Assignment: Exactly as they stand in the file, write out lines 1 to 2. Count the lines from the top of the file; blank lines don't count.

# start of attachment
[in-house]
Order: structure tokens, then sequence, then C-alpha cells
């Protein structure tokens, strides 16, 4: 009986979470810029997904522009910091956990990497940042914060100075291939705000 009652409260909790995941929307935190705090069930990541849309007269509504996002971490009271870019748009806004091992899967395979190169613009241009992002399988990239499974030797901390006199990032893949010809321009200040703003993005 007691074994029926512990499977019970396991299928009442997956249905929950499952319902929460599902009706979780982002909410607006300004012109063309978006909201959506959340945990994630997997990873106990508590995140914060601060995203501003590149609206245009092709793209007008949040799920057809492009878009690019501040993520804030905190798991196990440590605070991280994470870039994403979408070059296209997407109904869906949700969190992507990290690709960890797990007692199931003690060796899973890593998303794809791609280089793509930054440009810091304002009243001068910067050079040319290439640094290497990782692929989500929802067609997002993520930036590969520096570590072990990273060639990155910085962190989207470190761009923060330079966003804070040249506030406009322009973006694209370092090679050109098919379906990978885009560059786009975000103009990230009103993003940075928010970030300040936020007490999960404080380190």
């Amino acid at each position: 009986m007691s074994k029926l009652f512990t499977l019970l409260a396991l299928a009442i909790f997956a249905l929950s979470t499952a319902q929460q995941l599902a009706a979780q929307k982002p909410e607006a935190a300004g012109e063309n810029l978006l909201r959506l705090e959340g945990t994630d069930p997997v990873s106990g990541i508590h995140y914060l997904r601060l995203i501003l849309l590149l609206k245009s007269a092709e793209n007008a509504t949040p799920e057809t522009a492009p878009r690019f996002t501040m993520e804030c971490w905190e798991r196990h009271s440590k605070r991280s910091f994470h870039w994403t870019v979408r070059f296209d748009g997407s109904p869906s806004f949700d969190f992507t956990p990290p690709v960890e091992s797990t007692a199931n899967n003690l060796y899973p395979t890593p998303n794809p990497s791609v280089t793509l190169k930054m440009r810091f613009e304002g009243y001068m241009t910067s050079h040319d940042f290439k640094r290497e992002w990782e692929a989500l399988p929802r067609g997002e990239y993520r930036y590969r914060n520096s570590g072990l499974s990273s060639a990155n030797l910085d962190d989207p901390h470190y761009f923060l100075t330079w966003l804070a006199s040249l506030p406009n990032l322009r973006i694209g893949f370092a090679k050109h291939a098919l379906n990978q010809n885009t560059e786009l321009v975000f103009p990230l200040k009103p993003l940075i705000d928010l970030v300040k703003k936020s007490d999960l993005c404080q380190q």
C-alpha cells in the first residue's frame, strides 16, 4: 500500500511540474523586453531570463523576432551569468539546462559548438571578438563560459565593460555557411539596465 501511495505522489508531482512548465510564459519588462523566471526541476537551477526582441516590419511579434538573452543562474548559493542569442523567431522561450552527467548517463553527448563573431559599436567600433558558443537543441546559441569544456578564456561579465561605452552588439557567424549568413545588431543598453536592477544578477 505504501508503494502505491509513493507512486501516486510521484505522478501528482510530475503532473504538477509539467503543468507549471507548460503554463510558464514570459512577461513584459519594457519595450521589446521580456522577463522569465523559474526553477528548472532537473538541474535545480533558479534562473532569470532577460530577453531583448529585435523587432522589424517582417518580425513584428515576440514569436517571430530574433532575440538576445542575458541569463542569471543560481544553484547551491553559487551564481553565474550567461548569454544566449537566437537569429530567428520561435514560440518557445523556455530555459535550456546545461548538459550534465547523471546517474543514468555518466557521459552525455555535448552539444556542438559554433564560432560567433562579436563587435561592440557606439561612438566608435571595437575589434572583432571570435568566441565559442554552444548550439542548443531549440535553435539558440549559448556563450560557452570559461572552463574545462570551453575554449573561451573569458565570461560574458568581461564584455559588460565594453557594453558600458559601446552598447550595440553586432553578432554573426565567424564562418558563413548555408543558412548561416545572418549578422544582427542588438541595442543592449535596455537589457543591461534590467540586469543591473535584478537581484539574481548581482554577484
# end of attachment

[in-house]
Order: structure tokens, then sequence, then C-alpha cells